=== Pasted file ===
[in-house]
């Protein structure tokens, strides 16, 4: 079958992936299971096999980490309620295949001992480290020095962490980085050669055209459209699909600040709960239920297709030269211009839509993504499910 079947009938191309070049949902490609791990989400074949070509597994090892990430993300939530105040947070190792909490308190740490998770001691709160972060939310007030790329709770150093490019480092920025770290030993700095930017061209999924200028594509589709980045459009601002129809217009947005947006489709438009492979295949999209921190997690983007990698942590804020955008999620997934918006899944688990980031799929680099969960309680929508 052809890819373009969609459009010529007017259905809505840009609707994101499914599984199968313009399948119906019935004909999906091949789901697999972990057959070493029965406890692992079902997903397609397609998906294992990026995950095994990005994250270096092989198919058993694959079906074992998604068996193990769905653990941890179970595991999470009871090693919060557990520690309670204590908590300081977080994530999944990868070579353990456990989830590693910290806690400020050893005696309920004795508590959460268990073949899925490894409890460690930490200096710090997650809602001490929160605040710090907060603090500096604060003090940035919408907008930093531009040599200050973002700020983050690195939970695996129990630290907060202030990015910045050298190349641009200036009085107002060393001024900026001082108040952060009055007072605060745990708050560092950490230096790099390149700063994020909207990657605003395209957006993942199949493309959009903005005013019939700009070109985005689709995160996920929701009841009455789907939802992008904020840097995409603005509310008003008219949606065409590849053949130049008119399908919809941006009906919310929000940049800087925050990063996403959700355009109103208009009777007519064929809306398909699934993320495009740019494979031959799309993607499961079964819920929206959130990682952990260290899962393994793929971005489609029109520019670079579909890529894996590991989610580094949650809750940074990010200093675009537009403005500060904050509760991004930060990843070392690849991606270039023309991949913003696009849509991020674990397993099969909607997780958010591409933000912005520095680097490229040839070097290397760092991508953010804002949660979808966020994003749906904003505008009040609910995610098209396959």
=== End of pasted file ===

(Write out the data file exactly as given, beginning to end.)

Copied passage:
[in-house]
């Protein structure tokens, strides 16, 4: 079958992936299971096999980490309620295949001992480290020095962490980085050669055209459209699909600040709960239920297709030269211009839509993504499910 079947009938191309070049949902490609791990989400074949070509597994090892990430993300939530105040947070190792909490308190740490998770001691709160972060939310007030790329709770150093490019480092920025770290030993700095930017061209999924200028594509589709980045459009601002129809217009947005947006489709438009492979295949999209921190997690983007990698942590804020955008999620997934918006899944688990980031799929680099969960309680929508 052809890819373009969609459009010529007017259905809505840009609707994101499914599984199968313009399948119906019935004909999906091949789901697999972990057959070493029965406890692992079902997903397609397609998906294992990026995950095994990005994250270096092989198919058993694959079906074992998604068996193990769905653990941890179970595991999470009871090693919060557990520690309670204590908590300081977080994530999944990868070579353990456990989830590693910290806690400020050893005696309920004795508590959460268990073949899925490894409890460690930490200096710090997650809602001490929160605040710090907060603090500096604060003090940035919408907008930093531009040599200050973002700020983050690195939970695996129990630290907060202030990015910045050298190349641009200036009085107002060393001024900026001082108040952060009055007072605060745990708050560092950490230096790099390149700063994020909207990657605003395209957006993942199949493309959009903005005013019939700009070109985005689709995160996920929701009841009455789907939802992008904020840097995409603005509310008003008219949606065409590849053949130049008119399908919809941006009906919310929000940049800087925050990063996403959700355009109103208009009777007519064929809306398909699934993320495009740019494979031959799309993607499961079964819920929206959130990682952990260290899962393994793929971005489609029109520019670079579909890529894996590991989610580094949650809750940074990010200093675009537009403005500060904050509760991004930060990843070392690849991606270039023309991949913003696009849509991020674990397993099969909607997780958010591409933000912005520095680097490229040839070097290397760092991508953010804002949660979808966020994003749906904003505008009040609910995610098209396959």